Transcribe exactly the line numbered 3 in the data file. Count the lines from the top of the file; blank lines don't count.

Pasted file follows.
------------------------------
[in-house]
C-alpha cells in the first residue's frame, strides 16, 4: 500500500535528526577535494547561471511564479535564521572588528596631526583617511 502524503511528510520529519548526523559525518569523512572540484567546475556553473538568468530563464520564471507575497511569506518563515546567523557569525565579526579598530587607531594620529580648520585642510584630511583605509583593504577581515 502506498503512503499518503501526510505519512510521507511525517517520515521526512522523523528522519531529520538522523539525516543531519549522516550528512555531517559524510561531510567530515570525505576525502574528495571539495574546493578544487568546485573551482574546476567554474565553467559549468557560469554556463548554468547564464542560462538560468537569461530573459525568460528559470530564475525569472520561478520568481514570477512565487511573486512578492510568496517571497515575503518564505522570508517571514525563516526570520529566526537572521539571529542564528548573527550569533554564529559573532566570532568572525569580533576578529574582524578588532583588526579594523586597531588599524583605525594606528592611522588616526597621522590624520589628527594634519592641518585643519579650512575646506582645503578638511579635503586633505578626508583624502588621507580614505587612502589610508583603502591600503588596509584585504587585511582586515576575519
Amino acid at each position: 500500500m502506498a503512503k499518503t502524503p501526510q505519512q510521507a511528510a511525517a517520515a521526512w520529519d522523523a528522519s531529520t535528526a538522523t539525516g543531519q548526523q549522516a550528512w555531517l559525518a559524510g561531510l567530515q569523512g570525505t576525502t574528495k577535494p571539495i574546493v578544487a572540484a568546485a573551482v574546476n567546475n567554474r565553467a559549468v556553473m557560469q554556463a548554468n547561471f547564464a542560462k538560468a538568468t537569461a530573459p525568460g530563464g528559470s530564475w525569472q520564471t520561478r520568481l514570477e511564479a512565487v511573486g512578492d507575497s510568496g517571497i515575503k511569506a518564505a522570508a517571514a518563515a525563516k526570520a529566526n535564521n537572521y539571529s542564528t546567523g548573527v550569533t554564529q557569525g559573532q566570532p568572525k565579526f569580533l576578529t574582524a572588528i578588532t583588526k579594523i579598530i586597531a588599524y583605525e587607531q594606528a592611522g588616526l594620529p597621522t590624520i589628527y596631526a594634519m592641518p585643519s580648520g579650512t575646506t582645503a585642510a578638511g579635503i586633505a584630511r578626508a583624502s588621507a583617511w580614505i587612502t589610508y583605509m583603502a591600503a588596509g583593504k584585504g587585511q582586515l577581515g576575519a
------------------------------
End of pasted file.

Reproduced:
Amino acid at each position: 500500500m502506498a503512503k499518503t502524503p501526510q505519512q510521507a511528510a511525517a517520515a521526512w520529519d522523523a528522519s531529520t535528526a538522523t539525516g543531519q548526523q549522516a550528512w555531517l559525518a559524510g561531510l567530515q569523512g570525505t576525502t574528495k577535494p571539495i574546493v578544487a572540484a568546485a573551482v574546476n567546475n567554474r565553467a559549468v556553473m557560469q554556463a548554468n547561471f547564464a542560462k538560468a538568468t537569461a530573459p525568460g530563464g528559470s530564475w525569472q520564471t520561478r520568481l514570477e511564479a512565487v511573486g512578492d507575497s510568496g517571497i515575503k511569506a518564505a522570508a517571514a518563515a525563516k526570520a529566526n535564521n537572521y539571529s542564528t546567523g548573527v550569533t554564529q557569525g559573532q566570532p568572525k565579526f569580533l576578529t574582524a572588528i578588532t583588526k579594523i579598530i586597531a588599524y583605525e587607531q594606528a592611522g588616526l594620529p597621522t590624520i589628527y596631526a594634519m592641518p585643519s580648520g579650512t575646506t582645503a585642510a578638511g579635503i586633505a584630511r578626508a583624502s588621507a583617511w580614505i587612502t589610508y583605509m583603502a591600503a588596509g583593504k584585504g587585511q582586515l577581515g576575519a